of a board for the front of the
boat, and saved one corner for the keel. "This is the hull," I told Lucy and Tony, pointing to the side of the
boat. "The front of the boat is the bow. The back is the stern." They took turns sanding the hull.

When they were finished,
I drilled a hole for the mast, and nailed the keel to the bottom of the hull. "The keel keeps it from tipping over,"
Antonia explained. She and the kids glued a pencil in the hole I had drilled for the mast.

"Here"s a sail," Lucy
said. She held up a paper sail she had cut out. "Can I put it on the—what is it? The mast?" Antonia told her she
was right and helped her glue the sail to the pencil.

We were almost ready to
launch. Tony wanted to put a picture of his toy cowboy, Curt, in the boat. Lucy wanted to name the boat. I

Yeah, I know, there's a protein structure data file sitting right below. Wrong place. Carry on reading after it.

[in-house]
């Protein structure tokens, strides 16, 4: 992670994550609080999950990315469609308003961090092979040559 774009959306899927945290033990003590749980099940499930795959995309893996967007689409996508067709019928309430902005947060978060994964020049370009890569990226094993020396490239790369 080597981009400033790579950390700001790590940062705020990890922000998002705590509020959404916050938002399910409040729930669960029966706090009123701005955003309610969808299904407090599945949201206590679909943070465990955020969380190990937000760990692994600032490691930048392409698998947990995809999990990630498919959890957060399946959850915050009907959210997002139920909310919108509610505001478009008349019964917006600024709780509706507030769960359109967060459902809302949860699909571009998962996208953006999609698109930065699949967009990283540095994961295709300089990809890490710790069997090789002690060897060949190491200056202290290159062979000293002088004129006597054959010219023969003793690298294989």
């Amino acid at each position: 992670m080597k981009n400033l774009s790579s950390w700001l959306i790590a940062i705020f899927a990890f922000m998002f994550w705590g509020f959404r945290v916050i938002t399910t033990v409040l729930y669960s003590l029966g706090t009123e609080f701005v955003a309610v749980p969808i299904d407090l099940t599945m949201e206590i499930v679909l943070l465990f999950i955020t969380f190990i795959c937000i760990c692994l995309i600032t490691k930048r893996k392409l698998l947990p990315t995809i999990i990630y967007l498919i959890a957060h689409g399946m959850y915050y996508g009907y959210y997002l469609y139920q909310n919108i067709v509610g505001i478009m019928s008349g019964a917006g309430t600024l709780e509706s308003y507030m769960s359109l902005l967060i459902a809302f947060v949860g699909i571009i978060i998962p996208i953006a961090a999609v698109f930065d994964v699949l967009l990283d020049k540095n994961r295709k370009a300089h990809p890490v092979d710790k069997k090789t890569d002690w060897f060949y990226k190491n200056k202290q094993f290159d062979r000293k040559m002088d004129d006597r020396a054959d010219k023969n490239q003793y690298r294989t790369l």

held the boat steady and Antonia helped Lucy write LUCKY on the stern with a marker.

We took the boat to a
stream nearby that flows to the ocean. Tony put his drawing in the boat, and Lucy laid the boat gently in the
water. "The bow goes in front, right?" She asked. I smiled and nodded yes.

Tony gave it a little
shove. The boat spun around once
and slipped into the current. We
watched it bob out of sight.

"Bye-bye, Cowboy Curt,"
he said.

"Bye-bye, Lucky," Lucy

I felt good as I watched
the boat disappear. Antonia and I
had just showed our kids how to
use books to learn how to do
something! The boat, Lucky, wasn"t
the only thing we launched that

The End.

Activity Page

There"s more to reading together than just saying the words.